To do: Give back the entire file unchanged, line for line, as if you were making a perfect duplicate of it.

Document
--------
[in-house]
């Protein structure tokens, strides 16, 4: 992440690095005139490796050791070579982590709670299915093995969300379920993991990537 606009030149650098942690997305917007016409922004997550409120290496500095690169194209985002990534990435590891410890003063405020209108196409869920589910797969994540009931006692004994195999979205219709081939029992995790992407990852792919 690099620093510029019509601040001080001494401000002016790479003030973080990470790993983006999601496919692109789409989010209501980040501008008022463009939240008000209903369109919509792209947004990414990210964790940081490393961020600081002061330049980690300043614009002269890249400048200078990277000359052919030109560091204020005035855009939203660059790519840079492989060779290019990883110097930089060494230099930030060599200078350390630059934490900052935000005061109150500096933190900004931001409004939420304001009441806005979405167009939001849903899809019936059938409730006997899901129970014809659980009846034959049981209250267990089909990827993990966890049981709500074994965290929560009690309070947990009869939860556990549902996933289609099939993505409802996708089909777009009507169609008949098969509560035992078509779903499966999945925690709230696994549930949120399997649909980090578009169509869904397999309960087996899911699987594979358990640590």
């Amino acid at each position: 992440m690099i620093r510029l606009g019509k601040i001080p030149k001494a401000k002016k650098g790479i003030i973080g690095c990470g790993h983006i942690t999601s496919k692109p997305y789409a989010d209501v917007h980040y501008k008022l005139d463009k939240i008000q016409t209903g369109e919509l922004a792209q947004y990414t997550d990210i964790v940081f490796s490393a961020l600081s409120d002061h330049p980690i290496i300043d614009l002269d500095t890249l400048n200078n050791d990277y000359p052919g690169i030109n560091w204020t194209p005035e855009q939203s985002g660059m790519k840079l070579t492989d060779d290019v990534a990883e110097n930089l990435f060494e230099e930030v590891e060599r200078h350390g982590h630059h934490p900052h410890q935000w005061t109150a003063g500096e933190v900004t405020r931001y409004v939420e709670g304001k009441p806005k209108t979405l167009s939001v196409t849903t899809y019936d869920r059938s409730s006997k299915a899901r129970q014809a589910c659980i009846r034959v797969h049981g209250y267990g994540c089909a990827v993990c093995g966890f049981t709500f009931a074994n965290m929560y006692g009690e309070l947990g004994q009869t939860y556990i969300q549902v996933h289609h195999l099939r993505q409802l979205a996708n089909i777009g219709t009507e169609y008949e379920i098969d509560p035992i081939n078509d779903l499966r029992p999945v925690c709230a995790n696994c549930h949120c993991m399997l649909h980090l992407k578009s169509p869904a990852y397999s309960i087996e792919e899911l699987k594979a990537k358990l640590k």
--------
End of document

[in-house]
């Protein structure tokens, strides 16, 4: 992440690095005139490796050791070579982590709670299915093995969300379920993991990537 606009030149650098942690997305917007016409922004997550409120290496500095690169194209985002990534990435590891410890003063405020209108196409869920589910797969994540009931006692004994195999979205219709081939029992995790992407990852792919 690099620093510029019509601040001080001494401000002016790479003030973080990470790993983006999601496919692109789409989010209501980040501008008022463009939240008000209903369109919509792209947004990414990210964790940081490393961020600081002061330049980690300043614009002269890249400048200078990277000359052919030109560091204020005035855009939203660059790519840079492989060779290019990883110097930089060494230099930030060599200078350390630059934490900052935000005061109150500096933190900004931001409004939420304001009441806005979405167009939001849903899809019936059938409730006997899901129970014809659980009846034959049981209250267990089909990827993990966890049981709500074994965290929560009690309070947990009869939860556990549902996933289609099939993505409802996708089909777009009507169609008949098969509560035992078509779903499966999945925690709230696994549930949120399997649909980090578009169509869904397999309960087996899911699987594979358990640590």
């Amino acid at each position: 992440m690099i620093r510029l606009g019509k601040i001080p030149k001494a401000k002016k650098g790479i003030i973080g690095c990470g790993h983006i942690t999601s496919k692109p997305y789409a989010d209501v917007h980040y501008k008022l005139d463009k939240i008000q016409t209903g369109e919509l922004a792209q947004y990414t997550d990210i964790v940081f490796s490393a961020l600081s409120d002061h330049p980690i290496i300043d614009l002269d500095t890249l400048n200078n050791d990277y000359p052919g690169i030109n560091w204020t194209p005035e855009q939203s985002g660059m790519k840079l070579t492989d060779d290019v990534a990883e110097n930089l990435f060494e230099e930030v590891e060599r200078h350390g982590h630059h934490p900052h410890q935000w005061t109150a003063g500096e933190v900004t405020r931001y409004v939420e709670g304001k009441p806005k209108t979405l167009s939001v196409t849903t899809y019936d869920r059938s409730s006997k299915a899901r129970q014809a589910c659980i009846r034959v797969h049981g209250y267990g994540c089909a990827v993990c093995g966890f049981t709500f009931a074994n965290m929560y006692g009690e309070l947990g004994q009869t939860y556990i969300q549902v996933h289609h195999l099939r993505q409802l979205a996708n089909i777009g219709t009507e169609y008949e379920i098969d509560p035992i081939n078509d779903l499966r029992p999945v925690c709230a995790n696994c549930h949120c993991m399997l649909h980090l992407k578009s169509p869904a990852y397999s309960i087996e792919e899911l699987k594979a990537k358990l640590k």